Now, however, I find myself sketching ideas as they pop into my head, whenever they pop into my head. I carry around a few file blocks with me at all times for just this purpose, so I'll have somewhere to sketch down ideas as I have them. I also carry a blank book for me to transfer anything that I really like the designs of. Currently this consists of multiple icon designs and a single web page sketch but I feel that, over time, this will become a much more useful resource to me, providing me with a handy resource of site designs I can take inspiration from.
That about sums up this week's Independent Learning. The site concepts for the group project can be found in the Group Contributions section of the Learning Log.
Last week I covered the basic concept of one way to approach the concept of a web site design. This week I will discuss what many view as the next logical step from a rough sketch, cleaning it up as a wireframe.
Wireframes cover a vast range of possibilities and can often vary in definition from project to project. Some people go into a great amount of detail in their wireframes, working out in great detail where everything will be positioned. Others view it as a neatened up version of their finalised sketches. Personally I use this as a chance to decide on how my design will look, making use of a grid system to help create a solid design ready to be converted into code at a later date.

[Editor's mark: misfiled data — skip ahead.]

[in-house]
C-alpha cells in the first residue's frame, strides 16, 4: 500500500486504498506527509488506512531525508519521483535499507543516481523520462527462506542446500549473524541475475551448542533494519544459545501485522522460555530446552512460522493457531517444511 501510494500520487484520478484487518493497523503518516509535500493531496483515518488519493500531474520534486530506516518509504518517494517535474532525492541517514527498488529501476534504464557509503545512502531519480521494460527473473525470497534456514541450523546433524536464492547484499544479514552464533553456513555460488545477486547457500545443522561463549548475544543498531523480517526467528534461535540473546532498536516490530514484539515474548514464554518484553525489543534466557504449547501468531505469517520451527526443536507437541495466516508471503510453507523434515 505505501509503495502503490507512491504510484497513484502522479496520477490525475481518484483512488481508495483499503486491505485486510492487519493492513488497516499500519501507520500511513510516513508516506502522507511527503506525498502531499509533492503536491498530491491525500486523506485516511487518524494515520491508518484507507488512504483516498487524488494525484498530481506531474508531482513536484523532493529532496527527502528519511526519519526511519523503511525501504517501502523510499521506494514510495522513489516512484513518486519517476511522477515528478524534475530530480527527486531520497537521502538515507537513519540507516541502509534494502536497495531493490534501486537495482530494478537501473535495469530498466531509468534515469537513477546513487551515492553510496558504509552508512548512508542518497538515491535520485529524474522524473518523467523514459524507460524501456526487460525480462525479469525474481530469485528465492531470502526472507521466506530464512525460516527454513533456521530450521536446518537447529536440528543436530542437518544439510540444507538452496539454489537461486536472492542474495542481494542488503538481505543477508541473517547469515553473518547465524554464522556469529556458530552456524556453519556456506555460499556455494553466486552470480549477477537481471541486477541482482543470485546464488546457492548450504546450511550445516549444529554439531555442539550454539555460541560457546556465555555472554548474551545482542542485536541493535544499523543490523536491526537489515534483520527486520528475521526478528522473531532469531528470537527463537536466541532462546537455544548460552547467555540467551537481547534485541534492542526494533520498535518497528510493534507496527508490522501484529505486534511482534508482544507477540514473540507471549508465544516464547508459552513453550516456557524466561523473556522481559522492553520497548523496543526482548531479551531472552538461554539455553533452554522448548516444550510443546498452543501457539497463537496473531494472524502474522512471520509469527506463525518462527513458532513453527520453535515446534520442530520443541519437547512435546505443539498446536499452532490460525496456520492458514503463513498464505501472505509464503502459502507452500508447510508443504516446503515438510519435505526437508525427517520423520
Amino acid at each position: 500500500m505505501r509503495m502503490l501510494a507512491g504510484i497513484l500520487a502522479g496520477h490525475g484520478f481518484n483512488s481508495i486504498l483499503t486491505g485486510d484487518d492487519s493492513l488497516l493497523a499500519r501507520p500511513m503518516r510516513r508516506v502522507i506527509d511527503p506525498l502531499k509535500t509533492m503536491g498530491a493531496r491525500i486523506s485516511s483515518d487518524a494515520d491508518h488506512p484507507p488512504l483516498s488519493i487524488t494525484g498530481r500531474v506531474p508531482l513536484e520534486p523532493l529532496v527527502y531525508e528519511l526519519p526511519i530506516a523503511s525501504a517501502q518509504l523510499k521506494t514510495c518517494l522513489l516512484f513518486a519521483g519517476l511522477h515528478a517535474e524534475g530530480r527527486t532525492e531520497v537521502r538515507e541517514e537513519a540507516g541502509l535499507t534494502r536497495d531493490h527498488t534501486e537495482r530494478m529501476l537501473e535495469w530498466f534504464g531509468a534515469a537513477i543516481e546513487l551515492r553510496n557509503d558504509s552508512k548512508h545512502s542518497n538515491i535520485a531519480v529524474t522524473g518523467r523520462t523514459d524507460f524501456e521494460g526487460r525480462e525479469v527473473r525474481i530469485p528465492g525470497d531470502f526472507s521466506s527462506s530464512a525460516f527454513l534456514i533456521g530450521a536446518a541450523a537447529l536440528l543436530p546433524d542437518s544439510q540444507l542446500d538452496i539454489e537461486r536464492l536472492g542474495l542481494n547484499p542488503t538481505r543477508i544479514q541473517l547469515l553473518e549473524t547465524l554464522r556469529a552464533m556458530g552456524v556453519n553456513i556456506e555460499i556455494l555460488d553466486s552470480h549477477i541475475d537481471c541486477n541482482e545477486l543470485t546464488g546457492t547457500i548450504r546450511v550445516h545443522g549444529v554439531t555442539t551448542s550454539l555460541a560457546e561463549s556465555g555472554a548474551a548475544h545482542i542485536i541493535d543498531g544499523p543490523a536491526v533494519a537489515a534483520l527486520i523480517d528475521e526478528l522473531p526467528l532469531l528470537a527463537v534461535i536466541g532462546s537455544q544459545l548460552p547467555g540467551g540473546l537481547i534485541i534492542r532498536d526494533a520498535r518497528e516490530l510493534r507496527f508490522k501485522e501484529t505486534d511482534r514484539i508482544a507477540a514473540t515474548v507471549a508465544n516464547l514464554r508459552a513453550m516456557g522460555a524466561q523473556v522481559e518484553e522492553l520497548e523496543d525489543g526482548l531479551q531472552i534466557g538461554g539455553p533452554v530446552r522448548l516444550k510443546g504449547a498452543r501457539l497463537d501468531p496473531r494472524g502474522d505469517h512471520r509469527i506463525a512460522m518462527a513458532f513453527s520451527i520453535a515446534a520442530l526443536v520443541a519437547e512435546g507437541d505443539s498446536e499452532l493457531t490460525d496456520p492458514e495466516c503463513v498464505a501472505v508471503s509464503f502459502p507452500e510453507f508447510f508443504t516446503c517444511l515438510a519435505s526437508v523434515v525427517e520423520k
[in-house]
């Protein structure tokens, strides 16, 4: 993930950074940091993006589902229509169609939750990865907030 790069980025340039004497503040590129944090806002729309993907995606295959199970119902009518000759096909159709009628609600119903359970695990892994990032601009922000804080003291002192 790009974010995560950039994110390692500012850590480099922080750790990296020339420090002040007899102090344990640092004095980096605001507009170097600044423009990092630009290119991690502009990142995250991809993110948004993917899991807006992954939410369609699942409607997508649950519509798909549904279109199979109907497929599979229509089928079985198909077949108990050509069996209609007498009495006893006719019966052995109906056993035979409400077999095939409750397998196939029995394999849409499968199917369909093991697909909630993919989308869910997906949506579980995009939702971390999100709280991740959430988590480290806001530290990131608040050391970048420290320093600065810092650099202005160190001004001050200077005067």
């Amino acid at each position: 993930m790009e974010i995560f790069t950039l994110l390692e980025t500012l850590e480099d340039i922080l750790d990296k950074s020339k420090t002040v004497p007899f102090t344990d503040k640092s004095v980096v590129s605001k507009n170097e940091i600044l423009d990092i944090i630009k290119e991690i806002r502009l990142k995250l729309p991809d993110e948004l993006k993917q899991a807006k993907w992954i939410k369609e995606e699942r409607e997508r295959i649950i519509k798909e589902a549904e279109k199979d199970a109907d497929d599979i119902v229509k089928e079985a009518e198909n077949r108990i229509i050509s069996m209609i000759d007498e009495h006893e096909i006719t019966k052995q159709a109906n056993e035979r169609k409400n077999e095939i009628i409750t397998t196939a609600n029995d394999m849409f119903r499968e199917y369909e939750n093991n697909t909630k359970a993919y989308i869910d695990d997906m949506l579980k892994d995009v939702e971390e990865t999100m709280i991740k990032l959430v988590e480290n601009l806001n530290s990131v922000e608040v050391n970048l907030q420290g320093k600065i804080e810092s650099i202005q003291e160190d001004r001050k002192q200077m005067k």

Grid Systems are used to provide a flexible, yet useable, layout for web site designs. My grid system of choice, 960.gs, describes their system as the following:
The 960 Grid System is an effort to streamline web development workflow by providing commonly used dimensions, based on a width of 960 pixels. There are two variants: 12 and 16 columns, which can be used separately or in tandem.
Bryan Veloso. (2008). 960 Grid System. Available: http://960.gs. Last accessed 12 October 2009.
960.gs is but one of several different grid systems available. I use it because it provides material not just for use in web design, but also for use in various software packages that are used to create concepts for finished pieces. This is particularly useful as it gives a constant standard that can be used throughout, making creating the site from the graphic much easier.